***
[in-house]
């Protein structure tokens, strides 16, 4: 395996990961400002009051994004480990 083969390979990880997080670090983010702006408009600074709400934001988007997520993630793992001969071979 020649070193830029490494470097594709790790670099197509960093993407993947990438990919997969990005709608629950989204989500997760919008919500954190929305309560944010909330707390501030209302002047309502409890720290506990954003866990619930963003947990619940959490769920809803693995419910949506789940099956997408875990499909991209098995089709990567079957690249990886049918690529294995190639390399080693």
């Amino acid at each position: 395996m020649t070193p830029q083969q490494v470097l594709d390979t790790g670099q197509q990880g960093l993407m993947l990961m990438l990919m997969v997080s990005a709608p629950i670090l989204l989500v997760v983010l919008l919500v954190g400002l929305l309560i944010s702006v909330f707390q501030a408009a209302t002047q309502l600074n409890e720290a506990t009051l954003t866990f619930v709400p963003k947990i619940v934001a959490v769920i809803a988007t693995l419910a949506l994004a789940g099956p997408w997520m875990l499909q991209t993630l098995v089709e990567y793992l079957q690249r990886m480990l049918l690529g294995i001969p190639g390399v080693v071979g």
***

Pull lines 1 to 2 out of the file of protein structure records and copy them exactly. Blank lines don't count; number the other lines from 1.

[in-house]
């Protein structure tokens, strides 16, 4: 395996990961400002009051994004480990 083969390979990880997080670090983010702006408009600074709400934001988007997520993630793992001969071979 020649070193830029490494470097594709790790670099197509960093993407993947990438990919997969990005709608629950989204989500997760919008919500954190929305309560944010909330707390501030209302002047309502409890720290506990954003866990619930963003947990619940959490769920809803693995419910949506789940099956997408875990499909991209098995089709990567079957690249990886049918690529294995190639390399080693």